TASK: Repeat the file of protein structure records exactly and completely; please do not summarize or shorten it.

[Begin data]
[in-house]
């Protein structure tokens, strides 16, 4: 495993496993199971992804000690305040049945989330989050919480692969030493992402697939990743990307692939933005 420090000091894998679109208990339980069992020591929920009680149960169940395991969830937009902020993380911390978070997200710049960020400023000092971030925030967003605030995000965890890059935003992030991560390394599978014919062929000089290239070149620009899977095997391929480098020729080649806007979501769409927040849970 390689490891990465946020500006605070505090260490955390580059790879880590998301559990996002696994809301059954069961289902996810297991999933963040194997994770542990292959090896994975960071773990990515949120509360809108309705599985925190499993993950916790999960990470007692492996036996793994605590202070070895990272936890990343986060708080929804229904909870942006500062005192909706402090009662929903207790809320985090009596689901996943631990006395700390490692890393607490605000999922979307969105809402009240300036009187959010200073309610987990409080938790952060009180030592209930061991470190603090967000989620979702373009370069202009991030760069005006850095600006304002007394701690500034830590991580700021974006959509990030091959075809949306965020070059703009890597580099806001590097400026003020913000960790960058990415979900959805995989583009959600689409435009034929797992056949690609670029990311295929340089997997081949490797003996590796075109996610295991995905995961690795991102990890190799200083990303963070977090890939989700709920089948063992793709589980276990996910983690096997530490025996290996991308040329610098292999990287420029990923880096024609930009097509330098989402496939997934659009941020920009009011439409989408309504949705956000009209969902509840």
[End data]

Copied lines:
[in-house]
């Protein structure tokens, strides 16, 4: 495993496993199971992804000690305040049945989330989050919480692969030493992402697939990743990307692939933005 420090000091894998679109208990339980069992020591929920009680149960169940395991969830937009902020993380911390978070997200710049960020400023000092971030925030967003605030995000965890890059935003992030991560390394599978014919062929000089290239070149620009899977095997391929480098020729080649806007979501769409927040849970 390689490891990465946020500006605070505090260490955390580059790879880590998301559990996002696994809301059954069961289902996810297991999933963040194997994770542990292959090896994975960071773990990515949120509360809108309705599985925190499993993950916790999960990470007692492996036996793994605590202070070895990272936890990343986060708080929804229904909870942006500062005192909706402090009662929903207790809320985090009596689901996943631990006395700390490692890393607490605000999922979307969105809402009240300036009187959010200073309610987990409080938790952060009180030592209930061991470190603090967000989620979702373009370069202009991030760069005006850095600006304002007394701690500034830590991580700021974006959509990030091959075809949306965020070059703009890597580099806001590097400026003020913000960790960058990415979900959805995989583009959600689409435009034929797992056949690609670029990311295929340089997997081949490797003996590796075109996610295991995905995961690795991102990890190799200083990303963070977090890939989700709920089948063992793709589980276990996910983690096997530490025996290996991308040329610098292999990287420029990923880096024609930009097509330098989402496939997934659009941020920009009011439409989408309504949705956000009209969902509840």